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Fred Hatt’s Triumphant Portraits Bring a Fresh Perspective on the Human Body

Fred Hatt’s Triumphant Portraits Bring a Fresh Perspective on the Human Body

Figure drawing of a nude on black paper +14
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“We can only experience the world in the form of a body that is inherently temporary”: The artist talks about the human form, drawing people, and why he takes such a multidisciplinary approach.

I met Fred Hatt in 2020 at MoMA, where he is a film projectionist. The pandemic had already swiped across the world and come to a brief pause, and people began to feel hopeful again. A mutual friend, Rachel Wyman, introduced us as we ventured out to collaborate on an art project revolving around a poem I wrote. She was the movement artist, and Fred agreed to be the videographer and producer.

We hit it off immediately, sharing thoughts about art and the industry, the value in creative collaborations, our opinions on politics and culture. In the span of eighteen months, I got to know Fred on a creative and personal level. I’ve come to admire his dedication, craftsmanship, and vision. His capacity to see and internalize the depths of a subject’s emotion is clear through the vivid eyes he draws, which evoke an intensity that transcends medium or format, be it paper or video. I remain intrigued by the fluidity with which he portrays people.

Fred grew up in the 1960s and 70s in Enid, Oklahoma, a small city towered over by some of the largest grain elevators in the world. His father was a professor of theology and philosophy, and his mother was a writer and teacher. Fred grew up in a house full of cultural media, literature, and art books. “It was the era of psychedelics and movements for social justice and self-discovery, computers and space travel, and wild innovation in the arts,” Fred said in our interview. “All that culture made me a misfit in the Bible Belt, but it opened me up to a huge world full of possibilities. How could I be anything else but some kind of artist?” 

Each art form embodies its own language. Fred chooses mediums that complement and saturate his artistic vision, which speaks to the breadth of his skill and sensibility. I’ve learned that just like he combines craft with intuition to connect with a subject, Fred also carries a personal sense of connection to the world, but as an outsider. Living as an artist, as the other, frees him to travel the outer realms of our collective experience and to push against the boundaries of time and space. I hope his journey inspires, particularly his perspectives on art culture and the art of expression through multimedia and mixed media, which he has done for decades.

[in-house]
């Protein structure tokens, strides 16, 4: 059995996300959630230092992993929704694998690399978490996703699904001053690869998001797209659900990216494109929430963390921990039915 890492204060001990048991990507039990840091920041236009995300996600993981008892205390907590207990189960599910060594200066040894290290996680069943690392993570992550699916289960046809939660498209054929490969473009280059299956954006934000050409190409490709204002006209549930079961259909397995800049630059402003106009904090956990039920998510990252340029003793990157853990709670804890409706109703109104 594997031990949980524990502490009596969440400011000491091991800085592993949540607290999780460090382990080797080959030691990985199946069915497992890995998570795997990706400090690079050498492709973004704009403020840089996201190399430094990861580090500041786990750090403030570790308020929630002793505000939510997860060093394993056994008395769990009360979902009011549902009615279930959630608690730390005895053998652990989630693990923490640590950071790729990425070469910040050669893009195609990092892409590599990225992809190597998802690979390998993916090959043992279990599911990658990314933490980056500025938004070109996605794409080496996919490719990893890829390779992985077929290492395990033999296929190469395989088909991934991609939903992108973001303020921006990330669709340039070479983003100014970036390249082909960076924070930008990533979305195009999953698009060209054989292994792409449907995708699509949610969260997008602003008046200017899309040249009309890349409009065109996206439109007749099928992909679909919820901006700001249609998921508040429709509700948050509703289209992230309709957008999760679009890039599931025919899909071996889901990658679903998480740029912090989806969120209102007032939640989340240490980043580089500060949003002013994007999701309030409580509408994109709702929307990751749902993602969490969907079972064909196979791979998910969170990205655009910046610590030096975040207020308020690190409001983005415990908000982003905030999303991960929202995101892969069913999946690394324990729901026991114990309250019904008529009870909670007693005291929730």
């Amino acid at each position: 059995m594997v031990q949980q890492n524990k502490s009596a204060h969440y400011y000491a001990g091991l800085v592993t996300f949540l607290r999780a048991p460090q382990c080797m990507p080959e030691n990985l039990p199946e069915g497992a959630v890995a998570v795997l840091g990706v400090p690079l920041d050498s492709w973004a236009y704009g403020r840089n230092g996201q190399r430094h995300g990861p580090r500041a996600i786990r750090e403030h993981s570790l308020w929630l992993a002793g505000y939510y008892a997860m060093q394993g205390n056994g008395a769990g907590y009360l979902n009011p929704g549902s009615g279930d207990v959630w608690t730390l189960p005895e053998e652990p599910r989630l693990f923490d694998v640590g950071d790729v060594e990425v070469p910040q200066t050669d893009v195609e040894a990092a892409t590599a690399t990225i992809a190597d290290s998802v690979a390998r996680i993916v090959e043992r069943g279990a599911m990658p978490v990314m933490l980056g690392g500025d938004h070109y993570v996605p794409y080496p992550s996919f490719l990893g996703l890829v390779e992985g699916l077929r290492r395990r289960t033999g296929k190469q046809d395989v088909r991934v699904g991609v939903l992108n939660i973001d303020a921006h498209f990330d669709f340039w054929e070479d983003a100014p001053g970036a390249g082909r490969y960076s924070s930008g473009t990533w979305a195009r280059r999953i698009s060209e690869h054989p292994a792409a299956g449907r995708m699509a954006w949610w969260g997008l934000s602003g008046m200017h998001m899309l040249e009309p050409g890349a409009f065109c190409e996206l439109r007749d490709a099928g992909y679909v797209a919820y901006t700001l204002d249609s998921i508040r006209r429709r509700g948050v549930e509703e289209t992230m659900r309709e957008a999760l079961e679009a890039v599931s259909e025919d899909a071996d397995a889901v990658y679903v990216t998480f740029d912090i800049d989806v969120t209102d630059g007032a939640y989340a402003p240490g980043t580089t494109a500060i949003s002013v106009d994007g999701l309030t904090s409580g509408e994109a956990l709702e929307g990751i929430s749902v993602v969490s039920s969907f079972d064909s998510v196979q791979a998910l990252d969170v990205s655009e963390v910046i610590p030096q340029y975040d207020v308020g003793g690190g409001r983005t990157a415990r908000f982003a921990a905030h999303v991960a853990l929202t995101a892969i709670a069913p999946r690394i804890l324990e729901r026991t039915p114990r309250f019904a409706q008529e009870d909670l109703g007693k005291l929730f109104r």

The human body. A Figure drawing of a nude on black paper.
Fred Hatt, Throat, 2018

The Daring: Who are your influencers?

Fred Hatt: All art has some kind of magic about it. Base materials like paint or stone are imbued with a life force, able to change the way we feel or see things. I am obsessed with understanding that magic. 

Some of my influences have been Michelangelo, Goya, Rodin. I am inspired by Taoist philosophy, I Ching, the ancient divination system that embodies a philosophy of change in a random-access poem, magical philosophies, physics and cosmology, Zen koans, Taoist fables, energy anatomy. Psychedelic/sacred/mystical art, erotic art. Experimental and subversive film, Avant-garde arts, performance artist Frank Moore. I get inspiration from traditional tribal art forms, ritual, and music.

TD: What drove you to pursue film? How did you land in NYC?

FH: The art of filmmaking seemed to combine movement, stories, music, design, and photography. I went to film school at the University of Southern California, but soon realized I was not good with popular narrative forms, so I felt creatively adrift.

I married and spent most of my 20s experimenting with painting, writing, and creating. I lived back in Oklahoma and felt isolated from any kind of scene or cultural ferment. My wife, Kate, was a writer and got into a playwriting residency in New York City, where we moved in 1987 and split up almost immediately. 

This was my rebirth as an artist. The creative anarchy of New York in the 80s and 90s was super-energizing. While working at a Media Arts Center, I produced a graphic novel, experimental video art, multimedia performances and installations, abstract and figurative paintings, stereoscopic photography, experimental photography, body paintings, and dance performances. Body painting, in particular, became a major component of my work for years to come. In the ’90s and 2000s, I did a lot of improvisational dance, performance art, and collaborative work with painting combined with dance and music.

Fred Hatt, Aimee, 2003

TD: So much of your work focuses on the human body. What draws you to it? What steers you, and is there a connection between the subject and materials used? 

FH: If you look at my list of influences, the body ties many things together: sacred, erotic, magical. Embodiment is the central fact and the central mystery of the human condition. We can only experience the world in the form of a body that is inherently temporary. The body’s movement is the basis of human expression, whether through acting or dance or the gestural quality of a brushstroke or a musical note. 

Rudolf Laban, who created a language for describing dance, lists eight efforts or qualities of motion: wring, press, flick, dab, glide, float, punch, slash. These could equally describe different brush strokes or charcoal marks that an artist might make on paper or canvas. 

In observational drawing, we glance back and forth between our subject and our drawing, constantly picking up small impressions – a curve, an angle, a color – each fragment of seeing becomes a mark on the page, gradually building a coherent image. In this way, a drawing is a record of the act of perceiving.